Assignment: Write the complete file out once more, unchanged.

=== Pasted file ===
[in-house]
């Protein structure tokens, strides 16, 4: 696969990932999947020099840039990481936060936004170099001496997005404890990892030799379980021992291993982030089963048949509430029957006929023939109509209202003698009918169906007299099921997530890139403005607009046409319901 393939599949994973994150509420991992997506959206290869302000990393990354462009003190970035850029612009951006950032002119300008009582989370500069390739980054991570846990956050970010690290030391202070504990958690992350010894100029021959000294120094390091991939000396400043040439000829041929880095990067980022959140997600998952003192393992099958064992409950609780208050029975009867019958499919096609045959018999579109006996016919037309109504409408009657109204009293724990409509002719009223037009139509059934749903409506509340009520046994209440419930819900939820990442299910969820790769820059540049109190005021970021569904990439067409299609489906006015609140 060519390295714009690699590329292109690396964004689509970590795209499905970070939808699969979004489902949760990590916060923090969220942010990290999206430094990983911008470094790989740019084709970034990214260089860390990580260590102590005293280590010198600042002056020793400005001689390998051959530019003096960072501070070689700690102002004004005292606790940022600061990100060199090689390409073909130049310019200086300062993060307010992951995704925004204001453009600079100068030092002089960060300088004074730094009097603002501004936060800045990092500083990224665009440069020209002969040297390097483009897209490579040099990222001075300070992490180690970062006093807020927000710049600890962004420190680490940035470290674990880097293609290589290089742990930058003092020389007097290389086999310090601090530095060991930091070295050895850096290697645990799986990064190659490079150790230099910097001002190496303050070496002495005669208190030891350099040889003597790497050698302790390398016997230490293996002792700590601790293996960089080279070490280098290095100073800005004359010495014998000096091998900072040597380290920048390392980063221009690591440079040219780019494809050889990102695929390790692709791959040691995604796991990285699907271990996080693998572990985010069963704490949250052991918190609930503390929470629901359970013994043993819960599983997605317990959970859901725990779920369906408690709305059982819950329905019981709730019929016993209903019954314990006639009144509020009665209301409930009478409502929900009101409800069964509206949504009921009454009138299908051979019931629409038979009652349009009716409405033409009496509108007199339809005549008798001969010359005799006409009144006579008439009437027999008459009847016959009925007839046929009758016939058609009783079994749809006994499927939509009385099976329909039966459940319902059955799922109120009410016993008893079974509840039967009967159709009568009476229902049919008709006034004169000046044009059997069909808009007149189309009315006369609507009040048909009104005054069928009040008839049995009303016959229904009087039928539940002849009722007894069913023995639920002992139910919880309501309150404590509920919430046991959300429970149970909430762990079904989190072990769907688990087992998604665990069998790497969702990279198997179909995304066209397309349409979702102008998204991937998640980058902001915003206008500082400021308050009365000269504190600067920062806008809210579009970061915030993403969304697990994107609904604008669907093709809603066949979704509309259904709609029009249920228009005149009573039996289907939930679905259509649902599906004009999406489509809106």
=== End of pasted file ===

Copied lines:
[in-house]
């Protein structure tokens, strides 16, 4: 696969990932999947020099840039990481936060936004170099001496997005404890990892030799379980021992291993982030089963048949509430029957006929023939109509209202003698009918169906007299099921997530890139403005607009046409319901 393939599949994973994150509420991992997506959206290869302000990393990354462009003190970035850029612009951006950032002119300008009582989370500069390739980054991570846990956050970010690290030391202070504990958690992350010894100029021959000294120094390091991939000396400043040439000829041929880095990067980022959140997600998952003192393992099958064992409950609780208050029975009867019958499919096609045959018999579109006996016919037309109504409408009657109204009293724990409509002719009223037009139509059934749903409506509340009520046994209440419930819900939820990442299910969820790769820059540049109190005021970021569904990439067409299609489906006015609140 060519390295714009690699590329292109690396964004689509970590795209499905970070939808699969979004489902949760990590916060923090969220942010990290999206430094990983911008470094790989740019084709970034990214260089860390990580260590102590005293280590010198600042002056020793400005001689390998051959530019003096960072501070070689700690102002004004005292606790940022600061990100060199090689390409073909130049310019200086300062993060307010992951995704925004204001453009600079100068030092002089960060300088004074730094009097603002501004936060800045990092500083990224665009440069020209002969040297390097483009897209490579040099990222001075300070992490180690970062006093807020927000710049600890962004420190680490940035470290674990880097293609290589290089742990930058003092020389007097290389086999310090601090530095060991930091070295050895850096290697645990799986990064190659490079150790230099910097001002190496303050070496002495005669208190030891350099040889003597790497050698302790390398016997230490293996002792700590601790293996960089080279070490280098290095100073800005004359010495014998000096091998900072040597380290920048390392980063221009690591440079040219780019494809050889990102695929390790692709791959040691995604796991990285699907271990996080693998572990985010069963704490949250052991918190609930503390929470629901359970013994043993819960599983997605317990959970859901725990779920369906408690709305059982819950329905019981709730019929016993209903019954314990006639009144509020009665209301409930009478409502929900009101409800069964509206949504009921009454009138299908051979019931629409038979009652349009009716409405033409009496509108007199339809005549008798001969010359005799006409009144006579008439009437027999008459009847016959009925007839046929009758016939058609009783079994749809006994499927939509009385099976329909039966459940319902059955799922109120009410016993008893079974509840039967009967159709009568009476229902049919008709006034004169000046044009059997069909808009007149189309009315006369609507009040048909009104005054069928009040008839049995009303016959229904009087039928539940002849009722007894069913023995639920002992139910919880309501309150404590509920919430046991959300429970149970909430762990079904989190072990769907688990087992998604665990069998790497969702990279198997179909995304066209397309349409979702102008998204991937998640980058902001915003206008500082400021308050009365000269504190600067920062806008809210579009970061915030993403969304697990994107609904604008669907093709809603066949979704509309259904709609029009249920228009005149009573039996289907939930679905259509649902599906004009999406489509809106």